As the title indicates, the play ridicules the shortcomings of sex education instruction in public and private schools. Girls outfitted in plaid jumpers and guys in white shirts and dark slacks file into class, joking about the inanity of the ritual sex ed class. Their bodies are becoming capable of reproducing the next generation, they're seething with hormones and pumped with everything from Internet porn to Atlantic Magazine's surprising 2018 article on ebbing sex encounters among young Americans. So, here's a teacher telling them to ignore all that. Yes, Virginia, you can get a sexually transmitted disease, or an STI, all sorts of ways. Better to practice "abstinence only. " That's it for the day.
That's not "it" for the teenagers we meet. One young woman has questions about female masturbation, and another frets that she's still a virgin at the near-spinsterhood age of 17. Another girl says her mother tells her she will "go to hell" if she has sex before marriage. One strong female voice declares that "Jesus never judged people for loving one another," or for who they chose to love.
Following one particularly specific penis/vagina delineation of the sexual universe, a young gay man shouts from the back of the classroom: "That's not how I have sex with my boyfriend!" He continues to condemn the narrowness of the so-called educational session, by condemning the perpetrators who "teach shame" to lesbian, gay and trans youth, and incite violence against anybody who doesn't have a kosher place to put it. Great stuff, especially during gay pride month, with its winning "love is love" mantra.
In a dramatic dance sequence designed by movement directors Jeffrey Colangelo and Ashley H. White, a mother and daughter pull against each other, sway together until the daughter slides to the floor in silent submission. In another, the young women speak freely of their menstrual cycle and the blood that brings forth another being. Am I wicked for getting pregnant? Am I a monster for wanting an abortion? They learn something together that the old, feared male doctor who administered their first physical never taught them.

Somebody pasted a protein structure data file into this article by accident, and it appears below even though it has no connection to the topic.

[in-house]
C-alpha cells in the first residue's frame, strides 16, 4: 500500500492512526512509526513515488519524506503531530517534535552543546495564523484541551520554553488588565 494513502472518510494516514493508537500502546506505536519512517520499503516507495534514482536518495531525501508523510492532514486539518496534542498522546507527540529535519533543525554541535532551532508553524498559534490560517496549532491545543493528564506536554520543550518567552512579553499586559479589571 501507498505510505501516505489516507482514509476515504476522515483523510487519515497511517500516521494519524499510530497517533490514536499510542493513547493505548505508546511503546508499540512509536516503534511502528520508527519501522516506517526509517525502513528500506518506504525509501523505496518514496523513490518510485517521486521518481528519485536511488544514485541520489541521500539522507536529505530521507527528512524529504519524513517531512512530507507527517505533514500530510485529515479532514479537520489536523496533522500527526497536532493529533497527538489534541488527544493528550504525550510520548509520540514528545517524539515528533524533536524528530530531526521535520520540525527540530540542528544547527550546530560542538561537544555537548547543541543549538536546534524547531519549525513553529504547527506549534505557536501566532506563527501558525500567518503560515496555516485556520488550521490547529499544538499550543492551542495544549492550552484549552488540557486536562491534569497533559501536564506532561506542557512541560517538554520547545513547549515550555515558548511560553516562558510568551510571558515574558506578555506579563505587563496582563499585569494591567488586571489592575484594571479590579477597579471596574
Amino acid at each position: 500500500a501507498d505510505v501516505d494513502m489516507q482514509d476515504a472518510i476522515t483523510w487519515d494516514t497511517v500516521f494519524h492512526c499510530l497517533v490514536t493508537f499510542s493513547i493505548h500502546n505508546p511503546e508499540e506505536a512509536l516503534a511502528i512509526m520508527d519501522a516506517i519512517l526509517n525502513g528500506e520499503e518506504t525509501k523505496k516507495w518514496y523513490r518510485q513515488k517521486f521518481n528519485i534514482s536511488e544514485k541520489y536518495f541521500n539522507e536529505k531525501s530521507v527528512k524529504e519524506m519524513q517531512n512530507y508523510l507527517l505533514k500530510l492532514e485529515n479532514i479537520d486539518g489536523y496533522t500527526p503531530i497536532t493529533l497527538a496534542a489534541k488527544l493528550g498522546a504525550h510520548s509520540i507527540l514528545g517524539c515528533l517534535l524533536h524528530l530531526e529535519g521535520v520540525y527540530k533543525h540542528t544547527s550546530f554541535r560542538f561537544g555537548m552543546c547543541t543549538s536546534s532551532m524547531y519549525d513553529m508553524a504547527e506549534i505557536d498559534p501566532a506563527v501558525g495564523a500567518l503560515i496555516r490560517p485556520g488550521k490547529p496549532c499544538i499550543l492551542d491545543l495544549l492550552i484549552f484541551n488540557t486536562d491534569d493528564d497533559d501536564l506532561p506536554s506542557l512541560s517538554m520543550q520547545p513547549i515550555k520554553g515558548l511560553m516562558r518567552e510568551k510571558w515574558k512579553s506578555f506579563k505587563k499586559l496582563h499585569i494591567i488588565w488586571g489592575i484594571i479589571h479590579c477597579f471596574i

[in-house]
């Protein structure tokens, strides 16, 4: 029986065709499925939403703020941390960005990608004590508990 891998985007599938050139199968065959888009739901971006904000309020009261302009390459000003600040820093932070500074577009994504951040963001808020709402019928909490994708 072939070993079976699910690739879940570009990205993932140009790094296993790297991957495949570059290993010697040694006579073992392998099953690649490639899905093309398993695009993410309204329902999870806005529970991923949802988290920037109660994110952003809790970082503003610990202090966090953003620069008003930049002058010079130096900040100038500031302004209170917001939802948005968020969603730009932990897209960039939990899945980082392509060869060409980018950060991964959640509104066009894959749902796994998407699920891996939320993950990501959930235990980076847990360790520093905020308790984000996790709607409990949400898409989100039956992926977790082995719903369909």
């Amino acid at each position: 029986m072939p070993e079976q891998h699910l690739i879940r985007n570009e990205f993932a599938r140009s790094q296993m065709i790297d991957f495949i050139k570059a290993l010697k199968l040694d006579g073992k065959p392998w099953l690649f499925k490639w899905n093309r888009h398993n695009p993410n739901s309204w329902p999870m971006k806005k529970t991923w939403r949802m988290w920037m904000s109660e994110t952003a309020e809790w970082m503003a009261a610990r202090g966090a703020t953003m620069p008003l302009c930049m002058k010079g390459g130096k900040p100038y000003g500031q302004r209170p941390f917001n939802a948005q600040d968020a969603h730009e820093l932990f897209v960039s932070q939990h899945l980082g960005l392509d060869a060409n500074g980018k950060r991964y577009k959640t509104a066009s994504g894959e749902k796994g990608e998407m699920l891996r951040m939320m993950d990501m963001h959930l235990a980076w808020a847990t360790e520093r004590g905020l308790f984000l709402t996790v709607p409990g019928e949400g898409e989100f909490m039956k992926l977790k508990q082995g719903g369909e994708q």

We see these teenagers out of school, too. Guys gather at one end of the space, drinking dad's booze, talking big shot porn about "what girls want," while later admitting to each other that their own bodies are not exactly the "six-pack" and chiseled profile they imagine as real chick bait. Gals experiment with pot somebody brought to the sleepover, and dance with each other and talk about who's cool and who's the most gorgeous hunk on the screen.
They gather together in a circle at one point, dressed in their casual shorts and jeans, playing spin the bottle, that old leveling game of chance. Couples drift off, and we hear the sweet, shy talk of old for a few moments. We also see a petting session get out of hand, and all manner of issues spin off from this swirling bottle.
The work closes on a note of camaraderie. These young people are inheriting the future, and they want to be part of how we address such fundamental cultural and educational issues as healthy sexual relationships, birth control and LGBTQ inclusion in our discussion. More #MeToo, less taboo.
Hear, hear. Lead the way.